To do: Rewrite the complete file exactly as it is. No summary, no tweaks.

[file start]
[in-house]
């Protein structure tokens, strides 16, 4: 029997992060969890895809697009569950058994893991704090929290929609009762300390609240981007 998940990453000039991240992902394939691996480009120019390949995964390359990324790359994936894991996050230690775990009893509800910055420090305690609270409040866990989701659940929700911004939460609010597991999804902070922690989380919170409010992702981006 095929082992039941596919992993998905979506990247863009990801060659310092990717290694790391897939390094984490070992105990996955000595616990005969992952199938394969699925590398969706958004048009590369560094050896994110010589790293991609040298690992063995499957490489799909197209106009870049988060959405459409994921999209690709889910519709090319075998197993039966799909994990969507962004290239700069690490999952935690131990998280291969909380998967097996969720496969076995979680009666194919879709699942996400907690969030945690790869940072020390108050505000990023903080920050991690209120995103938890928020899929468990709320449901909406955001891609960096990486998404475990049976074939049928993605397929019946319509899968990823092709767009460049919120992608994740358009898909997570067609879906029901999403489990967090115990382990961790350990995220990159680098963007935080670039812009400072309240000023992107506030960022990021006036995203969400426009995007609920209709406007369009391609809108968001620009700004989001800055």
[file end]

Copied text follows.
[in-house]
């Protein structure tokens, strides 16, 4: 029997992060969890895809697009569950058994893991704090929290929609009762300390609240981007 998940990453000039991240992902394939691996480009120019390949995964390359990324790359994936894991996050230690775990009893509800910055420090305690609270409040866990989701659940929700911004939460609010597991999804902070922690989380919170409010992702981006 095929082992039941596919992993998905979506990247863009990801060659310092990717290694790391897939390094984490070992105990996955000595616990005969992952199938394969699925590398969706958004048009590369560094050896994110010589790293991609040298690992063995499957490489799909197209106009870049988060959405459409994921999209690709889910519709090319075998197993039966799909994990969507962004290239700069690490999952935690131990998280291969909380998967097996969720496969076995979680009666194919879709699942996400907690969030945690790869940072020390108050505000990023903080920050991690209120995103938890928020899929468990709320449901909406955001891609960096990486998404475990049976074939049928993605397929019946319509899968990823092709767009460049919120992608994740358009898909997570067609879906029901999403489990967090115990382990961790350990995220990159680098963007935080670039812009400072309240000023992107506030960022990021006036995203969400426009995007609920209709406007369009391609809108968001620009700004989001800055």